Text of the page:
I was pretty much expected to go against my own grain and use the term pedagogy in my graduate school years. That’s okay because it was what it was.

What do we do at RSF? Community farm pedagogy. What do we really do? We learn together and we teach one another.

We can grow barley!

We can grow barley!

ripple effect

April 7, 2014

So, this is how we are embedded in our place.

ripple effect

Speaking personally, my current place is the southern Mojave Desert where it stretches from the eastern face of the San Gabriel Mountains eastward to Lucerne Valley. The geo-region, the southern Mojave Desert, part of the North American desert biome.

Part of Mojave River Watershed.

Part of Mojave River Watershed.

I felt last week in Sedona as if I’d moved from one yard to another, so many facets of the natural world were connected in spite of that great barrier the Colorado River and the many mountain ranges in between. Nature is relentless and very persistent. Always on the move.

Manzanita in the San Gabriels.

Manzanita in the San Gabriels.

Manzanita in Sedona.

Manzanita in Sedona.

RSF manzanita

RSF manzanita

Ripples of belonging move from the most personal, inner places, and externally (if you forgive the dichotomy) from the area surrounding our home, outward.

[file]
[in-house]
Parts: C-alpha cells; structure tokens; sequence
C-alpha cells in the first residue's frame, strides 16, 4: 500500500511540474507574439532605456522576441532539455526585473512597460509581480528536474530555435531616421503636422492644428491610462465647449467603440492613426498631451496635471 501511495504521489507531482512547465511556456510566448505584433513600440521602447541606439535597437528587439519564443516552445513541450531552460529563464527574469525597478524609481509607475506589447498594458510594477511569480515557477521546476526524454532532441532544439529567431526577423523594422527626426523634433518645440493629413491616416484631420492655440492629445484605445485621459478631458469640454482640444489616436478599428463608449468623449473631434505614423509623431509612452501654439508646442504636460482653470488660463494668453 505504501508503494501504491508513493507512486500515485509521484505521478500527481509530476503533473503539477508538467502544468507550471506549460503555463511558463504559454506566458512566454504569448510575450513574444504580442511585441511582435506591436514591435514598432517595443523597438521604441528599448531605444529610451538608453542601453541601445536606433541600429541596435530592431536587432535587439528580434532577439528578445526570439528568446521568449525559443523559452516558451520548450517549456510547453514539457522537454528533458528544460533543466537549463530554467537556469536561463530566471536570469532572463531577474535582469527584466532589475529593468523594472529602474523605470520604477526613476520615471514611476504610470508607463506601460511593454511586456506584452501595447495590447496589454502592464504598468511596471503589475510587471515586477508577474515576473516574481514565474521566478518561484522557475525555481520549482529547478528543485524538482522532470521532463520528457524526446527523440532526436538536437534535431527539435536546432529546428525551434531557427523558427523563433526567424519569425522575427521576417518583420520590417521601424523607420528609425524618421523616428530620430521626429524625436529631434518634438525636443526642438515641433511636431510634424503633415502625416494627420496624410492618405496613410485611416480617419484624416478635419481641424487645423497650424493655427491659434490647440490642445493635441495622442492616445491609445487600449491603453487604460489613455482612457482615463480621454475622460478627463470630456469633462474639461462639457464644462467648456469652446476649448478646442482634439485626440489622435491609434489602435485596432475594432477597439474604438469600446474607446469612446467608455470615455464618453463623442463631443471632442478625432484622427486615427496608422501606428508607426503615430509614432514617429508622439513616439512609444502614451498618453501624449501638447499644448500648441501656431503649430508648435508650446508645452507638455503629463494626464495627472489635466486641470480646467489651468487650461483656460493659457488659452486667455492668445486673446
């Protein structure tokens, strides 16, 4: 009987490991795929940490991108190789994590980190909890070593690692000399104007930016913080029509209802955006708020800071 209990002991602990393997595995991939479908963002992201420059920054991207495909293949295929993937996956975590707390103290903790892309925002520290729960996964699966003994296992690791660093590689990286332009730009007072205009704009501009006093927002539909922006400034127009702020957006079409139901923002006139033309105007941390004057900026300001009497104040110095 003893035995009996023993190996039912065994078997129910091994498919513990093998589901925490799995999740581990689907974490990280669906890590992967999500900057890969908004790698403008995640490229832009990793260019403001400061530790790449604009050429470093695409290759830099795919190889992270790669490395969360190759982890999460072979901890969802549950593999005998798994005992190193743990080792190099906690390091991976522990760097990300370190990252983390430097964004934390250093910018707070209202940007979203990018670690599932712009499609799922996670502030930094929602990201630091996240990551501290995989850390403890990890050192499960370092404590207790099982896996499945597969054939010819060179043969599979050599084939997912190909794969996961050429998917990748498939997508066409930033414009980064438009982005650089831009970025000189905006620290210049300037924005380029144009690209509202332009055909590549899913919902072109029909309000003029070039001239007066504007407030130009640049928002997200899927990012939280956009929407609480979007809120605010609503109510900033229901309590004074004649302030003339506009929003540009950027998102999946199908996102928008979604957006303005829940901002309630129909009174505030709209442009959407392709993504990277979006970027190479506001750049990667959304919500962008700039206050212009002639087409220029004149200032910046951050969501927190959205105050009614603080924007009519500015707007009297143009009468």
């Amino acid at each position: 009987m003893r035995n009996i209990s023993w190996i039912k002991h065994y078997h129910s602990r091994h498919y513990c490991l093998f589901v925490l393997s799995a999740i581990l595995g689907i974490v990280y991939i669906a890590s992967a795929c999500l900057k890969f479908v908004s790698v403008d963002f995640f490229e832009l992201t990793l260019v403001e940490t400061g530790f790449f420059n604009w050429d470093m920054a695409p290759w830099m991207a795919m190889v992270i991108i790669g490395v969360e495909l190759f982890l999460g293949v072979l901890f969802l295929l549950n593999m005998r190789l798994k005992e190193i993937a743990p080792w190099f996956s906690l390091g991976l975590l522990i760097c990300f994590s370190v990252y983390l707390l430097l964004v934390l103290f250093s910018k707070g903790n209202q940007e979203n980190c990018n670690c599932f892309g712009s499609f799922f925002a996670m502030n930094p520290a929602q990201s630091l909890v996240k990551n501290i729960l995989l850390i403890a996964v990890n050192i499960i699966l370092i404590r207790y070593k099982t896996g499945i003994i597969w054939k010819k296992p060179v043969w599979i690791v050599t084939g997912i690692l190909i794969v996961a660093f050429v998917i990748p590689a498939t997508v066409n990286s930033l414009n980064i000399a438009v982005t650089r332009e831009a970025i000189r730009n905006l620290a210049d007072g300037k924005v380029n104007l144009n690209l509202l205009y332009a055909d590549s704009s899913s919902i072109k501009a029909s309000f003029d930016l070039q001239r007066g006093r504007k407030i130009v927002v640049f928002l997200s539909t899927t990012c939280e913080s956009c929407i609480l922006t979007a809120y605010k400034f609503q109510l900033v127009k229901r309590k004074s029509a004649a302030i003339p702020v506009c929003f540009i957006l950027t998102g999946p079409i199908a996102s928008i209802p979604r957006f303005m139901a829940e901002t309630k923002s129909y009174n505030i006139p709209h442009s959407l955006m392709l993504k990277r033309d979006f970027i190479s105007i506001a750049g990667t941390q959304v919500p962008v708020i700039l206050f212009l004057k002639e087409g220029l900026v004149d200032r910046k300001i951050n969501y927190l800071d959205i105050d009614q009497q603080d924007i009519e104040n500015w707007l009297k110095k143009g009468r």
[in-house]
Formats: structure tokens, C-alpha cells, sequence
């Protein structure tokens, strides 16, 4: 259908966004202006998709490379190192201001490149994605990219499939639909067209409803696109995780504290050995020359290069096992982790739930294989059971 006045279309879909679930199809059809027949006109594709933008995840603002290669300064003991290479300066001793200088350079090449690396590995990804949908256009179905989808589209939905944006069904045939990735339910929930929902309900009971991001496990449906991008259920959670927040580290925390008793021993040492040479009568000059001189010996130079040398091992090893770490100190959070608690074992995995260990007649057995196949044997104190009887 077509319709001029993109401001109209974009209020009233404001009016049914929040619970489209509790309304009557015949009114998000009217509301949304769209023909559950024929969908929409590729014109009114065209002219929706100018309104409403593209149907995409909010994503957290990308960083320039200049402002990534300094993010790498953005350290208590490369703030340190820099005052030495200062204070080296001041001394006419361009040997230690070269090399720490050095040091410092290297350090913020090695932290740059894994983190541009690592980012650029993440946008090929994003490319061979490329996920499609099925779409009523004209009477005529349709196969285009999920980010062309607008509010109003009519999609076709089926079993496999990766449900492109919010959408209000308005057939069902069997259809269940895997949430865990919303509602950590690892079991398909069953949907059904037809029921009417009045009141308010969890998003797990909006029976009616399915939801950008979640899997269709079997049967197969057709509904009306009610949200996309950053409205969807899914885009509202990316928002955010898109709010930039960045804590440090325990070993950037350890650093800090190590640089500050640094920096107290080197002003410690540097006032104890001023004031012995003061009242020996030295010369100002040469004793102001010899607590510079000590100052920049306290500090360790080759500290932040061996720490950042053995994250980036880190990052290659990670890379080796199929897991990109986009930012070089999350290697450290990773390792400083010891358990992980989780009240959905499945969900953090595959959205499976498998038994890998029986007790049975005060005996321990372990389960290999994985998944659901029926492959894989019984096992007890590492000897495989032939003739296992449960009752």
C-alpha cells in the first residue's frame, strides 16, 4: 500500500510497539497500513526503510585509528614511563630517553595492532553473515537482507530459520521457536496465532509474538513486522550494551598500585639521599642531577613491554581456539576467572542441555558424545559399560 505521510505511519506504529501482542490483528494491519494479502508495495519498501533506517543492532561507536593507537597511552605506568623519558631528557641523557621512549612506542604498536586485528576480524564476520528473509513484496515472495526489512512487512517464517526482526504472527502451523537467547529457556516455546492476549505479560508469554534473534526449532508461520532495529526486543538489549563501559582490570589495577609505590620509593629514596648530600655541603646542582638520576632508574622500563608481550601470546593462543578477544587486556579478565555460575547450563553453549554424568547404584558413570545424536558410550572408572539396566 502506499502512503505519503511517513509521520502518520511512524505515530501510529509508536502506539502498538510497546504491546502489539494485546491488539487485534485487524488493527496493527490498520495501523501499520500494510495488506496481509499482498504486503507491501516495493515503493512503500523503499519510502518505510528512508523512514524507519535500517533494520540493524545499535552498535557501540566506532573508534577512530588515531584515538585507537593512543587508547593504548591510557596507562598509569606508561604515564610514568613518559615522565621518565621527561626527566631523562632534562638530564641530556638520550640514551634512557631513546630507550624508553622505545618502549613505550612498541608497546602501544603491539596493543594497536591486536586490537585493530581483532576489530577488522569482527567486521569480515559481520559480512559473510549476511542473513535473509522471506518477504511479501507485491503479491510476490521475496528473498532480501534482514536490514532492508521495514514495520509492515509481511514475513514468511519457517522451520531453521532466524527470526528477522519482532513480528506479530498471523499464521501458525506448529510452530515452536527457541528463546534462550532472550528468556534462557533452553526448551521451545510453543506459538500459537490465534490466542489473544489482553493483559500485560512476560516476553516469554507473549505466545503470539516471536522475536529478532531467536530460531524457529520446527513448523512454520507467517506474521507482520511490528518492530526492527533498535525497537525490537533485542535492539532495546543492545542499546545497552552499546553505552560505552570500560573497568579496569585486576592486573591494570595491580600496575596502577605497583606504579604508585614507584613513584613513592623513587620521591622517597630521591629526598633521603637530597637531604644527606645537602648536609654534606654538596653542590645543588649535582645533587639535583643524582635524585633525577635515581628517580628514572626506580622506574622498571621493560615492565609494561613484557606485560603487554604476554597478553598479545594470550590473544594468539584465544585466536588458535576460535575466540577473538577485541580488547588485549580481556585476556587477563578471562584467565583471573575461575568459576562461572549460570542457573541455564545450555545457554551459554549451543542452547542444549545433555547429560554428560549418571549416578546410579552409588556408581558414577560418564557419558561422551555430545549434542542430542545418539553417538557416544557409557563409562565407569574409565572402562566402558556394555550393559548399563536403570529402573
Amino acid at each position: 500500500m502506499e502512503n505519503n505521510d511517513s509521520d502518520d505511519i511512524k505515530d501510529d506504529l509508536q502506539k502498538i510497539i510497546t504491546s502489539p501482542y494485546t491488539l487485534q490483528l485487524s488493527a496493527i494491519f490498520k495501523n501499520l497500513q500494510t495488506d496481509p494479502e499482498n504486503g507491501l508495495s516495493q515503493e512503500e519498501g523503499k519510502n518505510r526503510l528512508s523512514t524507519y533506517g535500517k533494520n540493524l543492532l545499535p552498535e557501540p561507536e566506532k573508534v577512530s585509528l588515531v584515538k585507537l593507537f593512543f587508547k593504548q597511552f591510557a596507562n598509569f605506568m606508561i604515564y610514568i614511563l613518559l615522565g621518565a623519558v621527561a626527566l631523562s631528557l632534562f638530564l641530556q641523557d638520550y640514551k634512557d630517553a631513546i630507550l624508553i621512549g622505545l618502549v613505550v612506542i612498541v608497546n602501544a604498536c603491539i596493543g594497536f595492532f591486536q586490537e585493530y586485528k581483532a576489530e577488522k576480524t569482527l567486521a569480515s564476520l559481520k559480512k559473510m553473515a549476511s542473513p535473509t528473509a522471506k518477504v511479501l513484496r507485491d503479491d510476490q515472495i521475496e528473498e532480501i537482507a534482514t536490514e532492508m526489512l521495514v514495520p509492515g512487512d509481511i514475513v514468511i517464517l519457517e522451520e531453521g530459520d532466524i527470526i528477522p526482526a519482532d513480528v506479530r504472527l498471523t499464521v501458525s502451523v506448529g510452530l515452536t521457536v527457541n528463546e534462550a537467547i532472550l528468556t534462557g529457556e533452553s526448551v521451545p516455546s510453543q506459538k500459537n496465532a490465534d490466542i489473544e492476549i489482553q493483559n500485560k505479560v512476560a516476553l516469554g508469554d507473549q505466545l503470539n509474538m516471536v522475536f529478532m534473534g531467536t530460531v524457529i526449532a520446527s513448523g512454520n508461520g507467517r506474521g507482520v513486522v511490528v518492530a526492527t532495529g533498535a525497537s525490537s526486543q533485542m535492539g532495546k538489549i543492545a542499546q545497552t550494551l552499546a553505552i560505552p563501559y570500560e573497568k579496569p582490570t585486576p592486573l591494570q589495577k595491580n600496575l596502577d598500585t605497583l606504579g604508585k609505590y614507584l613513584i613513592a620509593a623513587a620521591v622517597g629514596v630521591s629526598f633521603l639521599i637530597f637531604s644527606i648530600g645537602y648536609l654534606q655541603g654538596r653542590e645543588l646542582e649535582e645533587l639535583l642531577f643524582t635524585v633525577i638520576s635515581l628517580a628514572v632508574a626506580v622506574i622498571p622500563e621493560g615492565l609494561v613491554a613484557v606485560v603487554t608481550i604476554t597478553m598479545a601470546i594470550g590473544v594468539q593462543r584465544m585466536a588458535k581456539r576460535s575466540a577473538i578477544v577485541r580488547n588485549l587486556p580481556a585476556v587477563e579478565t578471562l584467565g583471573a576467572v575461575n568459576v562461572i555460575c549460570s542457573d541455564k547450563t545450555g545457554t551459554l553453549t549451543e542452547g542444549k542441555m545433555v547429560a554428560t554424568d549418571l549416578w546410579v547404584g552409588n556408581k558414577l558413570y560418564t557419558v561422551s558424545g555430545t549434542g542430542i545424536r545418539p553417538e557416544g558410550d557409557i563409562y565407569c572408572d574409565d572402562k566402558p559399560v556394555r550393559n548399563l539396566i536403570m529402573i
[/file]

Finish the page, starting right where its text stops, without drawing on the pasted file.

Discovery. Sisters.

Discovery. Sisters.

In holistic farm pedagogy, nature is viewed as mentor; nature has intrinsic value, rather than being humanity’s own endless resource pool or humanity’s sewer.

Here at RSF, I hope to understand ourselves as human persons within an environment that includes other nonhuman persons. Such interdependency between the human organism and its environment may involve a paradigm shift for those who are envisioning a more sustainable future. In some settings, particularly urbanized zones, even growing our own food is a potentially revolutionary act. Gardening and growing food is not only inherently pedagogical, it is potentially transformative on many levels.

Beechey ground squirrel by Erin Ward.